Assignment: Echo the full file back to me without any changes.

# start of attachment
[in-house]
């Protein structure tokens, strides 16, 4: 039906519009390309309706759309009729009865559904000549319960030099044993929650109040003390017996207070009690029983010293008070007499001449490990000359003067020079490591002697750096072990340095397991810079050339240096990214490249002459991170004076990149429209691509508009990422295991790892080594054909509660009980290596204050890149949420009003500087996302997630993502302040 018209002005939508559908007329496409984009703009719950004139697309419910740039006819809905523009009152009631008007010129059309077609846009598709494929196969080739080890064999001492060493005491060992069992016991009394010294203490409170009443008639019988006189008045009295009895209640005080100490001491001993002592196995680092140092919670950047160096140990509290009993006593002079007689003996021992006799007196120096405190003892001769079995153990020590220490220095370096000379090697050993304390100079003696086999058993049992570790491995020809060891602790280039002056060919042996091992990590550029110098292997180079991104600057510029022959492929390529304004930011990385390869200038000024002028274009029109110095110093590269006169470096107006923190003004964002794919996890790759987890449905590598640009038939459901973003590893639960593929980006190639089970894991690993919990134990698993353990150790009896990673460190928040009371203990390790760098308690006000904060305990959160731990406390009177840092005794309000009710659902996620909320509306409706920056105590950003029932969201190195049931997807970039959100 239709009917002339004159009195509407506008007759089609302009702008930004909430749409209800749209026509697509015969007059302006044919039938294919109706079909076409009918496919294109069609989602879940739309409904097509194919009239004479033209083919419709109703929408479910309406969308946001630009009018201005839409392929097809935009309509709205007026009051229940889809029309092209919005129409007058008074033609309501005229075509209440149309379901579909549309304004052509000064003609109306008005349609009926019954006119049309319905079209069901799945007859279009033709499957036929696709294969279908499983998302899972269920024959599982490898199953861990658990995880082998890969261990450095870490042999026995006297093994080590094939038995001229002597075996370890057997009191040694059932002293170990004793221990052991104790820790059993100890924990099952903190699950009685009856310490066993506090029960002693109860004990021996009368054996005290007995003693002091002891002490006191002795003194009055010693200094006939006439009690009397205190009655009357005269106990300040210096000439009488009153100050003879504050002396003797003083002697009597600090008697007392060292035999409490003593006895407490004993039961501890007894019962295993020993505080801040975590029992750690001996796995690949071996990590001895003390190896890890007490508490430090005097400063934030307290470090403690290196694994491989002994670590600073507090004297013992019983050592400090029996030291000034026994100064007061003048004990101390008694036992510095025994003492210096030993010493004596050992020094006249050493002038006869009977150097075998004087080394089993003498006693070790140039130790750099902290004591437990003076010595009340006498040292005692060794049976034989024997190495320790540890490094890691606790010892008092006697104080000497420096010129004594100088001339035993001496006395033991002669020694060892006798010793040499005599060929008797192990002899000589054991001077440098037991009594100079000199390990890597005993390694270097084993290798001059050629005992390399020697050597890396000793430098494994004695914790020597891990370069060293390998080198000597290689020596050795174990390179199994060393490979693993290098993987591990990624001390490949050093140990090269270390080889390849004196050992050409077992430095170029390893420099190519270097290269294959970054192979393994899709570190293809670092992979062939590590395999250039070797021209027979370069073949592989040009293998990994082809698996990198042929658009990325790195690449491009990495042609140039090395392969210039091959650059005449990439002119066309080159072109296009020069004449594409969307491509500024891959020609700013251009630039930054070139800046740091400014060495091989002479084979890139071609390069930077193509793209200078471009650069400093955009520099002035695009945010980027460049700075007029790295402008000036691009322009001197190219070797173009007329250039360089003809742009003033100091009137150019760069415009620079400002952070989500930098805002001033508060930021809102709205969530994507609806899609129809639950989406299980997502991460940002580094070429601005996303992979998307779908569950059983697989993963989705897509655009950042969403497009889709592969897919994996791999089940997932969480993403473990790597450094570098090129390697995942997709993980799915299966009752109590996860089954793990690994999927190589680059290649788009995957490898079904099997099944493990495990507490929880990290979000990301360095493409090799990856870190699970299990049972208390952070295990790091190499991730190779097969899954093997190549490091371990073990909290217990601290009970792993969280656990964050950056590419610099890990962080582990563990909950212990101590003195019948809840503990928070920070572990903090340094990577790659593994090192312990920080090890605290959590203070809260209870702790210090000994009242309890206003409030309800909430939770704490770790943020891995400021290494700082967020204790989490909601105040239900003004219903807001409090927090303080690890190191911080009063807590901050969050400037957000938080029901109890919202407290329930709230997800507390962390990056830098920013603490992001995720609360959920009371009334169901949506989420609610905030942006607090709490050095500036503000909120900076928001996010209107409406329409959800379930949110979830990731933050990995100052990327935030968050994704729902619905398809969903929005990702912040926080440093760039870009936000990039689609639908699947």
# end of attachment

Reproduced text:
[in-house]
């Protein structure tokens, strides 16, 4: 039906519009390309309706759309009729009865559904000549319960030099044993929650109040003390017996207070009690029983010293008070007499001449490990000359003067020079490591002697750096072990340095397991810079050339240096990214490249002459991170004076990149429209691509508009990422295991790892080594054909509660009980290596204050890149949420009003500087996302997630993502302040 018209002005939508559908007329496409984009703009719950004139697309419910740039006819809905523009009152009631008007010129059309077609846009598709494929196969080739080890064999001492060493005491060992069992016991009394010294203490409170009443008639019988006189008045009295009895209640005080100490001491001993002592196995680092140092919670950047160096140990509290009993006593002079007689003996021992006799007196120096405190003892001769079995153990020590220490220095370096000379090697050993304390100079003696086999058993049992570790491995020809060891602790280039002056060919042996091992990590550029110098292997180079991104600057510029022959492929390529304004930011990385390869200038000024002028274009029109110095110093590269006169470096107006923190003004964002794919996890790759987890449905590598640009038939459901973003590893639960593929980006190639089970894991690993919990134990698993353990150790009896990673460190928040009371203990390790760098308690006000904060305990959160731990406390009177840092005794309000009710659902996620909320509306409706920056105590950003029932969201190195049931997807970039959100 239709009917002339004159009195509407506008007759089609302009702008930004909430749409209800749209026509697509015969007059302006044919039938294919109706079909076409009918496919294109069609989602879940739309409904097509194919009239004479033209083919419709109703929408479910309406969308946001630009009018201005839409392929097809935009309509709205007026009051229940889809029309092209919005129409007058008074033609309501005229075509209440149309379901579909549309304004052509000064003609109306008005349609009926019954006119049309319905079209069901799945007859279009033709499957036929696709294969279908499983998302899972269920024959599982490898199953861990658990995880082998890969261990450095870490042999026995006297093994080590094939038995001229002597075996370890057997009191040694059932002293170990004793221990052991104790820790059993100890924990099952903190699950009685009856310490066993506090029960002693109860004990021996009368054996005290007995003693002091002891002490006191002795003194009055010693200094006939006439009690009397205190009655009357005269106990300040210096000439009488009153100050003879504050002396003797003083002697009597600090008697007392060292035999409490003593006895407490004993039961501890007894019962295993020993505080801040975590029992750690001996796995690949071996990590001895003390190896890890007490508490430090005097400063934030307290470090403690290196694994491989002994670590600073507090004297013992019983050592400090029996030291000034026994100064007061003048004990101390008694036992510095025994003492210096030993010493004596050992020094006249050493002038006869009977150097075998004087080394089993003498006693070790140039130790750099902290004591437990003076010595009340006498040292005692060794049976034989024997190495320790540890490094890691606790010892008092006697104080000497420096010129004594100088001339035993001496006395033991002669020694060892006798010793040499005599060929008797192990002899000589054991001077440098037991009594100079000199390990890597005993390694270097084993290798001059050629005992390399020697050597890396000793430098494994004695914790020597891990370069060293390998080198000597290689020596050795174990390179199994060393490979693993290098993987591990990624001390490949050093140990090269270390080889390849004196050992050409077992430095170029390893420099190519270097290269294959970054192979393994899709570190293809670092992979062939590590395999250039070797021209027979370069073949592989040009293998990994082809698996990198042929658009990325790195690449491009990495042609140039090395392969210039091959650059005449990439002119066309080159072109296009020069004449594409969307491509500024891959020609700013251009630039930054070139800046740091400014060495091989002479084979890139071609390069930077193509793209200078471009650069400093955009520099002035695009945010980027460049700075007029790295402008000036691009322009001197190219070797173009007329250039360089003809742009003033100091009137150019760069415009620079400002952070989500930098805002001033508060930021809102709205969530994507609806899609129809639950989406299980997502991460940002580094070429601005996303992979998307779908569950059983697989993963989705897509655009950042969403497009889709592969897919994996791999089940997932969480993403473990790597450094570098090129390697995942997709993980799915299966009752109590996860089954793990690994999927190589680059290649788009995957490898079904099997099944493990495990507490929880990290979000990301360095493409090799990856870190699970299990049972208390952070295990790091190499991730190779097969899954093997190549490091371990073990909290217990601290009970792993969280656990964050950056590419610099890990962080582990563990909950212990101590003195019948809840503990928070920070572990903090340094990577790659593994090192312990920080090890605290959590203070809260209870702790210090000994009242309890206003409030309800909430939770704490770790943020891995400021290494700082967020204790989490909601105040239900003004219903807001409090927090303080690890190191911080009063807590901050969050400037957000938080029901109890919202407290329930709230997800507390962390990056830098920013603490992001995720609360959920009371009334169901949506989420609610905030942006607090709490050095500036503000909120900076928001996010209107409406329409959800379930949110979830990731933050990995100052990327935030968050994704729902619905398809969903929005990702912040926080440093760039870009936000990039689609639908699947």